Last years[edit]

After the Conservatives' massive defeat in the 1945 general election Stanley was prominent amongst those rebuilding the party, and he came to be regarded as one of the most important Conservative MPs. He was a governor of The Peckham Experiment in 1949.[3] Along with Churchill and Anthony Eden, Stanley was seen as one of the Conservative Party's leaders in 1950.[4] He succeeded his father as Chancellor of the University of Liverpool. By this time, however, his health was in decline; and he died on 10 December 1950 at his home in Sulhamstead.[1]

Stanley had been Chairman of the Conservative Finance Committee.[5] Had he lived longer, he might well have been appointed Chancellor of the Exchequer when the Conservatives formed a government the following year. Rab Butler was appointed instead.[6] Butler later wrote in his 1971 memoirs that Oliver Stanley was “the acutest brain on the Conservative front bench, the keenest lance I have ever known in politics, and a flowing pen which could [write] several pages of immaculate foolscap in the same time that lesser men would take to wrote a decent paragraph”. However, Butler’s view was that he probably would not have been a great Prime Minister or even Chancellor of the Exchequer, as he was too indecisive, but that he was great in opposition.[7]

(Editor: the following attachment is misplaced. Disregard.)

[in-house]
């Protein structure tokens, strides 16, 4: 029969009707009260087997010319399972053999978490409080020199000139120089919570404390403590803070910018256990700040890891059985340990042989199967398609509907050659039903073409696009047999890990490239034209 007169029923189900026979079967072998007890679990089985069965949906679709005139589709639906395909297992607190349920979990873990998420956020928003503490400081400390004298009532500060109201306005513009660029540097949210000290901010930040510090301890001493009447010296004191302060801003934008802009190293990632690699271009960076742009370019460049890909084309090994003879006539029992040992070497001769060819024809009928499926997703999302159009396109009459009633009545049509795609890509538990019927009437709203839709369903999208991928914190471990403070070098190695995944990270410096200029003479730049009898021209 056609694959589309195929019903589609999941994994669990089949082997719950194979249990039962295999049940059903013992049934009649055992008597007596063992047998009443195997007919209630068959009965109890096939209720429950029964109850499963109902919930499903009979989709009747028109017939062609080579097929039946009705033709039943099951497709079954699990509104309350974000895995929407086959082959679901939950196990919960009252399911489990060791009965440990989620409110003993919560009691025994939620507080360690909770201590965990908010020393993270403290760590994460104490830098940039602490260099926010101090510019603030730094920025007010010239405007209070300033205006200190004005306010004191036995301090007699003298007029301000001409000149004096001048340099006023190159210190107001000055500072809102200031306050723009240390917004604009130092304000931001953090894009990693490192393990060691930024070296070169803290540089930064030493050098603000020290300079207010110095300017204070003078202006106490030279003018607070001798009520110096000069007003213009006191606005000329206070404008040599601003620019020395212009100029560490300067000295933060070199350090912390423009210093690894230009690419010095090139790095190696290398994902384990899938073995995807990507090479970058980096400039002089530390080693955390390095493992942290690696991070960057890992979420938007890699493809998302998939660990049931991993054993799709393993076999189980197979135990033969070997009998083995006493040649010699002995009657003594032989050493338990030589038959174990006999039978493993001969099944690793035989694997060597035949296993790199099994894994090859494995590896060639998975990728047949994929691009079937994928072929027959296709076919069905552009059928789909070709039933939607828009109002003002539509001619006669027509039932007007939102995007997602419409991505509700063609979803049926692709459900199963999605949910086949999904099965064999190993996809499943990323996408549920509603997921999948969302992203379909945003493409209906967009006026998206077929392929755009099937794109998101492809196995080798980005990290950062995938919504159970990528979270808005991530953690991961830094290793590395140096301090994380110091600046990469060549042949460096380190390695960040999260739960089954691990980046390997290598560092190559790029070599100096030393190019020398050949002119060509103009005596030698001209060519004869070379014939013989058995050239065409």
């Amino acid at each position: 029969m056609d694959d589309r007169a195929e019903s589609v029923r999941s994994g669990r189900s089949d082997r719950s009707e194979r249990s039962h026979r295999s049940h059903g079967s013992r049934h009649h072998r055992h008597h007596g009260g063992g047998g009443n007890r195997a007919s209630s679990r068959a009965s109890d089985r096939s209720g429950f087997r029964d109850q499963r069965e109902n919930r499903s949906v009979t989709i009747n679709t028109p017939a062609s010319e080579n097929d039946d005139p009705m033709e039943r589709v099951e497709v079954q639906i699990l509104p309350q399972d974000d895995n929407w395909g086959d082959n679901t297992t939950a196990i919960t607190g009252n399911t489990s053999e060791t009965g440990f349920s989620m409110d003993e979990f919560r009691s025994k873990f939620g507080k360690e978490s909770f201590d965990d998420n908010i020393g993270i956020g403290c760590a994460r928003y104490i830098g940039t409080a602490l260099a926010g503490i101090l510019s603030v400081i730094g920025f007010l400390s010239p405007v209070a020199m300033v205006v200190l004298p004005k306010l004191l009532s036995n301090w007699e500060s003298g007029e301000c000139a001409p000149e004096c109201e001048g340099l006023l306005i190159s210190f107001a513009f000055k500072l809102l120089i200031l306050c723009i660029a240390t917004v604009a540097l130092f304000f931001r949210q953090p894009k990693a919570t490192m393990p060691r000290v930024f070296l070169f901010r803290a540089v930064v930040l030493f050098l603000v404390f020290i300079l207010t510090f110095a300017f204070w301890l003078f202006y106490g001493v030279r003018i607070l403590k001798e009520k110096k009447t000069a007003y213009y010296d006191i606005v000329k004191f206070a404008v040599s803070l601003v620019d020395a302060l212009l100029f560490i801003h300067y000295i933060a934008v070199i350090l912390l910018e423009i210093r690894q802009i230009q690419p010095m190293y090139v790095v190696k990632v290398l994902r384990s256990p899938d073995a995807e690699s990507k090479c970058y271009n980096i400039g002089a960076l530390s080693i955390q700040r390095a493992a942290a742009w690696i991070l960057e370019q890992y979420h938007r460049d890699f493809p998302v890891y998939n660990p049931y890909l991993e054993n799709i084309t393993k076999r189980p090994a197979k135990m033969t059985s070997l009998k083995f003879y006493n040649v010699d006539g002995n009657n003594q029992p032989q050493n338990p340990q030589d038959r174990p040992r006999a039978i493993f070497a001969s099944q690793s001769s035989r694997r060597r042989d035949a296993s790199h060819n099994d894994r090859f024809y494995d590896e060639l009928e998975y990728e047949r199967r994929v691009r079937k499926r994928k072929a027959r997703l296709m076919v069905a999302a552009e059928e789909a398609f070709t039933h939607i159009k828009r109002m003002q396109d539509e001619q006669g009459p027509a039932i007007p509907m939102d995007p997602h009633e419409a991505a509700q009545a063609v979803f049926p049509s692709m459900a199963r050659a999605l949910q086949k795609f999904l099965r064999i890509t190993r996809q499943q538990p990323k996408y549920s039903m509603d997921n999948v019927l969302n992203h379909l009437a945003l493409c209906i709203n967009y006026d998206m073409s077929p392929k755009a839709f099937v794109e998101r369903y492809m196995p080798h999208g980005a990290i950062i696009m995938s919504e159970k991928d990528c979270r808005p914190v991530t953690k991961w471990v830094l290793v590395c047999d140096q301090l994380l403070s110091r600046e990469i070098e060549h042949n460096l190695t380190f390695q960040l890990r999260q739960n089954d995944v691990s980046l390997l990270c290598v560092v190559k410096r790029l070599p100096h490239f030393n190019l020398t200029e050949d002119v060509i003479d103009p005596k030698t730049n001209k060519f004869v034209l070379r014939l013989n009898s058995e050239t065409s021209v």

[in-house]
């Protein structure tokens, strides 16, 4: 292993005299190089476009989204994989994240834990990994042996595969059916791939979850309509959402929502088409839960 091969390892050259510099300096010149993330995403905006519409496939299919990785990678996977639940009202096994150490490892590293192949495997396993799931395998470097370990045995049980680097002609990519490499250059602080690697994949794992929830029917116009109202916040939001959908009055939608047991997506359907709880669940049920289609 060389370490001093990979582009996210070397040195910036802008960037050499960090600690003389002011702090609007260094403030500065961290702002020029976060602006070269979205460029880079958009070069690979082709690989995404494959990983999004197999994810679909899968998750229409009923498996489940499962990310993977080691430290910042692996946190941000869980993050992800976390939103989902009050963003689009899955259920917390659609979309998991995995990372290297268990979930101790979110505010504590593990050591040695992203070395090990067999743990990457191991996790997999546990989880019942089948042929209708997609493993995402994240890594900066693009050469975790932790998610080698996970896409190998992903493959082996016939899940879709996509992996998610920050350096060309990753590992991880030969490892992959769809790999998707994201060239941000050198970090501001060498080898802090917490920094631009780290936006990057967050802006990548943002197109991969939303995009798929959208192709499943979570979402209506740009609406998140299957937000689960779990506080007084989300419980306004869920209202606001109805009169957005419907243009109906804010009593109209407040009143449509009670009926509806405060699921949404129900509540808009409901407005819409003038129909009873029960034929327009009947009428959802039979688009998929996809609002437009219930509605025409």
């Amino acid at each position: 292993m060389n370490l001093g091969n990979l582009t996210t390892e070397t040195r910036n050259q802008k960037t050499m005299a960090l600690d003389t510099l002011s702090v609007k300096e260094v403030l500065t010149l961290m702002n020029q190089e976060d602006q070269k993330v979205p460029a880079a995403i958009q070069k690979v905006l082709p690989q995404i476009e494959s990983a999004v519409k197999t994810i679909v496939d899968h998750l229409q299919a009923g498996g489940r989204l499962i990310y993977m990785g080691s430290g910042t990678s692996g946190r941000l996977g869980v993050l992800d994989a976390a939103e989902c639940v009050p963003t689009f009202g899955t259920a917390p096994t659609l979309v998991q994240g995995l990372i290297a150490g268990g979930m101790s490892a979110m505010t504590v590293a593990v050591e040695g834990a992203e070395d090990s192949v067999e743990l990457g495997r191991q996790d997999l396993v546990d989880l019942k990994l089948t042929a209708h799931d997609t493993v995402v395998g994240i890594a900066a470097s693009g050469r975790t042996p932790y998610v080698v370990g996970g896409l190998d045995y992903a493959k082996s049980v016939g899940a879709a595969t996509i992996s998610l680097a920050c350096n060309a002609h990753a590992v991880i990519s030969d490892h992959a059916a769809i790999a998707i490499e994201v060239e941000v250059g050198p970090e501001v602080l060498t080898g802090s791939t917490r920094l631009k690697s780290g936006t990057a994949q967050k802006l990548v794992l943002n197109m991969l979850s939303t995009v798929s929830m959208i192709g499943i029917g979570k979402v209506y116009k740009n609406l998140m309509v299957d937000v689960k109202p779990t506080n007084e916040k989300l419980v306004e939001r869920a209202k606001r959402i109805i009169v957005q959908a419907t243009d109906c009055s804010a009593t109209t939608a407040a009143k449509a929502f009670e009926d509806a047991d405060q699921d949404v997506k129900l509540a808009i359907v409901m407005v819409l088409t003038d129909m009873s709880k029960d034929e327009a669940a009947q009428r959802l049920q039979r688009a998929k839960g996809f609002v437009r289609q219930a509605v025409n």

Historian Sir Charles Petrie went further, and insisted in his 1972 memoirs (A Historian Looks At His World) that "the greatest blow the Conservative Party has sustained since the late war was the premature death of Oliver Stanley. He was one of the most gifted men of the century, and would have made a very great Prime Minister. ... He was as brilliant a conversationalist as a public speaker."[8]


Stanley married Lady Maureen Vane-Tempest-Stewart, daughter of Charles Vane-Tempest-Stewart, 7th Marquess of Londonderry, and the Hon. Edith Chaplin, in 1920. They had one son and one daughter:

  • Michael Charles Stanley (1921–1990), who married (Aileen) Fortune Constance Hugh Smith and had two sons;[9] and